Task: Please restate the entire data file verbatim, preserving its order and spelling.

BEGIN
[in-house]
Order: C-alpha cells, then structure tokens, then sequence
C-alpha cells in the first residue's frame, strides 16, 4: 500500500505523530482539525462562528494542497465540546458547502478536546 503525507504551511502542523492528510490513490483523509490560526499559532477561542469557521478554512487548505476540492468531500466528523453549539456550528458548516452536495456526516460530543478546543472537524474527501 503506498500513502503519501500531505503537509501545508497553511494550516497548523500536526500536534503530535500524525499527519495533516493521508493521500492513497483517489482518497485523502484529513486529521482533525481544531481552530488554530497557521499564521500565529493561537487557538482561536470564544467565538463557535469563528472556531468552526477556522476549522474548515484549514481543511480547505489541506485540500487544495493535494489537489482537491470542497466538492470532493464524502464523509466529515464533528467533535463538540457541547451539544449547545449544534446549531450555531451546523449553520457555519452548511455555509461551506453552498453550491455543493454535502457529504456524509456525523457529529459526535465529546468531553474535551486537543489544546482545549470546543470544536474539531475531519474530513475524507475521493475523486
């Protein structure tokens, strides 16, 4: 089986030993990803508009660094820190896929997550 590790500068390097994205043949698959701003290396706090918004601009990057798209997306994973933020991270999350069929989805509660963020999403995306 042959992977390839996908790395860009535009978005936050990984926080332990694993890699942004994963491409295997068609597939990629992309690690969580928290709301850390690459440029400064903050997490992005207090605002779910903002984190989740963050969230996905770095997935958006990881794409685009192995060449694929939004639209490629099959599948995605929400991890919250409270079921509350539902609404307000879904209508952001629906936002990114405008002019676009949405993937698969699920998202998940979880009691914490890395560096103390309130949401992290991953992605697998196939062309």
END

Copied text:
[in-house]
Order: C-alpha cells, then structure tokens, then sequence
C-alpha cells in the first residue's frame, strides 16, 4: 500500500505523530482539525462562528494542497465540546458547502478536546 503525507504551511502542523492528510490513490483523509490560526499559532477561542469557521478554512487548505476540492468531500466528523453549539456550528458548516452536495456526516460530543478546543472537524474527501 503506498500513502503519501500531505503537509501545508497553511494550516497548523500536526500536534503530535500524525499527519495533516493521508493521500492513497483517489482518497485523502484529513486529521482533525481544531481552530488554530497557521499564521500565529493561537487557538482561536470564544467565538463557535469563528472556531468552526477556522476549522474548515484549514481543511480547505489541506485540500487544495493535494489537489482537491470542497466538492470532493464524502464523509466529515464533528467533535463538540457541547451539544449547545449544534446549531450555531451546523449553520457555519452548511455555509461551506453552498453550491455543493454535502457529504456524509456525523457529529459526535465529546468531553474535551486537543489544546482545549470546543470544536474539531475531519474530513475524507475521493475523486
């Protein structure tokens, strides 16, 4: 089986030993990803508009660094820190896929997550 590790500068390097994205043949698959701003290396706090918004601009990057798209997306994973933020991270999350069929989805509660963020999403995306 042959992977390839996908790395860009535009978005936050990984926080332990694993890699942004994963491409295997068609597939990629992309690690969580928290709301850390690459440029400064903050997490992005207090605002779910903002984190989740963050969230996905770095997935958006990881794409685009192995060449694929939004639209490629099959599948995605929400991890919250409270079921509350539902609404307000879904209508952001629906936002990114405008002019676009949405993937698969699920998202998940979880009691914490890395560096103390309130949401992290991953992605697998196939062309």